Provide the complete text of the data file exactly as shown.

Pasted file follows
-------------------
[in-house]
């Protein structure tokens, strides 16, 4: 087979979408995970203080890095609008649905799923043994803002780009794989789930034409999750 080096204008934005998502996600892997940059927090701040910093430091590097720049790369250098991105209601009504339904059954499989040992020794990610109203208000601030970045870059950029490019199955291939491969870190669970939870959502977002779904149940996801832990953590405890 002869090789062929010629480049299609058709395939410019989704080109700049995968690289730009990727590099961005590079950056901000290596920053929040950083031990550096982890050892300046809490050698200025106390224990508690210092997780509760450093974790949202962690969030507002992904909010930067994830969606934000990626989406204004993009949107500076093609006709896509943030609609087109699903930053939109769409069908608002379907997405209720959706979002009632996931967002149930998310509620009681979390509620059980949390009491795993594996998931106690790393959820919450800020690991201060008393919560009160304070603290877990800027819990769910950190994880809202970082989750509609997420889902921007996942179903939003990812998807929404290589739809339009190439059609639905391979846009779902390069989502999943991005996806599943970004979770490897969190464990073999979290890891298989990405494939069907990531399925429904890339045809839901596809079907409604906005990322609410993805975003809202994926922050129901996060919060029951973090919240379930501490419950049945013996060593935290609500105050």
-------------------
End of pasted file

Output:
[in-house]
């Protein structure tokens, strides 16, 4: 087979979408995970203080890095609008649905799923043994803002780009794989789930034409999750 080096204008934005998502996600892997940059927090701040910093430091590097720049790369250098991105209601009504339904059954499989040992020794990610109203208000601030970045870059950029490019199955291939491969870190669970939870959502977002779904149940996801832990953590405890 002869090789062929010629480049299609058709395939410019989704080109700049995968690289730009990727590099961005590079950056901000290596920053929040950083031990550096982890050892300046809490050698200025106390224990508690210092997780509760450093974790949202962690969030507002992904909010930067994830969606934000990626989406204004993009949107500076093609006709896509943030609609087109699903930053939109769409069908608002379907997405209720959706979002009632996931967002149930998310509620009681979390509620059980949390009491795993594996998931106690790393959820919450800020690991201060008393919560009160304070603290877990800027819990769910950190994880809202970082989750509609997420889902921007996942179903939003990812998807929404290589739809339009190439059609639905391979846009779902390069989502999943991005996806599943970004979770490897969190464990073999979290890891298989990405494939069907990531399925429904890339045809839901596809079907409604906005990322609410993805975003809202994926922050129901996060919060029951973090919240379930501490419950049945013996060593935290609500105050």